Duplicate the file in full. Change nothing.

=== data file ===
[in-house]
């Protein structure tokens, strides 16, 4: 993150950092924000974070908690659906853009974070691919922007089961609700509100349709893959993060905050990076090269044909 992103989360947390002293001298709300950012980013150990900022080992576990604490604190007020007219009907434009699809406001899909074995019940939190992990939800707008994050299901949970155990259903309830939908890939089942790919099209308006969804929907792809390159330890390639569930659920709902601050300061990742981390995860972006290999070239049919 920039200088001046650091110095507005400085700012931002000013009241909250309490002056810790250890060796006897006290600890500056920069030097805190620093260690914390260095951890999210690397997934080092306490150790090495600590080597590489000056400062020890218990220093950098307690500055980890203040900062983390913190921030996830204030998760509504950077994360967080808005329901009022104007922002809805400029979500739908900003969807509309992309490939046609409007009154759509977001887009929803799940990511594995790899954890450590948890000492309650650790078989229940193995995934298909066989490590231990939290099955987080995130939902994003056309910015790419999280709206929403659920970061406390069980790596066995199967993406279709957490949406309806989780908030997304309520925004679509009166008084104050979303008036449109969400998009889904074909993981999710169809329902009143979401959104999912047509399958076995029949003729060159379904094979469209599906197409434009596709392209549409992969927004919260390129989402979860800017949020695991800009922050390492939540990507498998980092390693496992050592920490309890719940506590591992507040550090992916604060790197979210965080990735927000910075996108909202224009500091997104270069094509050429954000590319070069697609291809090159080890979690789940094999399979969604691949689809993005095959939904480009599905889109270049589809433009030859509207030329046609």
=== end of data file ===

[in-house]
């Protein structure tokens, strides 16, 4: 993150950092924000974070908690659906853009974070691919922007089961609700509100349709893959993060905050990076090269044909 992103989360947390002293001298709300950012980013150990900022080992576990604490604190007020007219009907434009699809406001899909074995019940939190992990939800707008994050299901949970155990259903309830939908890939089942790919099209308006969804929907792809390159330890390639569930659920709902601050300061990742981390995860972006290999070239049919 920039200088001046650091110095507005400085700012931002000013009241909250309490002056810790250890060796006897006290600890500056920069030097805190620093260690914390260095951890999210690397997934080092306490150790090495600590080597590489000056400062020890218990220093950098307690500055980890203040900062983390913190921030996830204030998760509504950077994360967080808005329901009022104007922002809805400029979500739908900003969807509309992309490939046609409007009154759509977001887009929803799940990511594995790899954890450590948890000492309650650790078989229940193995995934298909066989490590231990939290099955987080995130939902994003056309910015790419999280709206929403659920970061406390069980790596066995199967993406279709957490949406309806989780908030997304309520925004679509009166008084104050979303008036449109969400998009889904074909993981999710169809329902009143979401959104999912047509399958076995029949003729060159379904094979469209599906197409434009596709392209549409992969927004919260390129989402979860800017949020695991800009922050390492939540990507498998980092390693496992050592920490309890719940506590591992507040550090992916604060790197979210965080990735927000910075996108909202224009500091997104270069094509050429954000590319070069697609291809090159080890979690789940094999399979969604691949689809993005095959939904480009599905889109270049589809433009030859509207030329046609």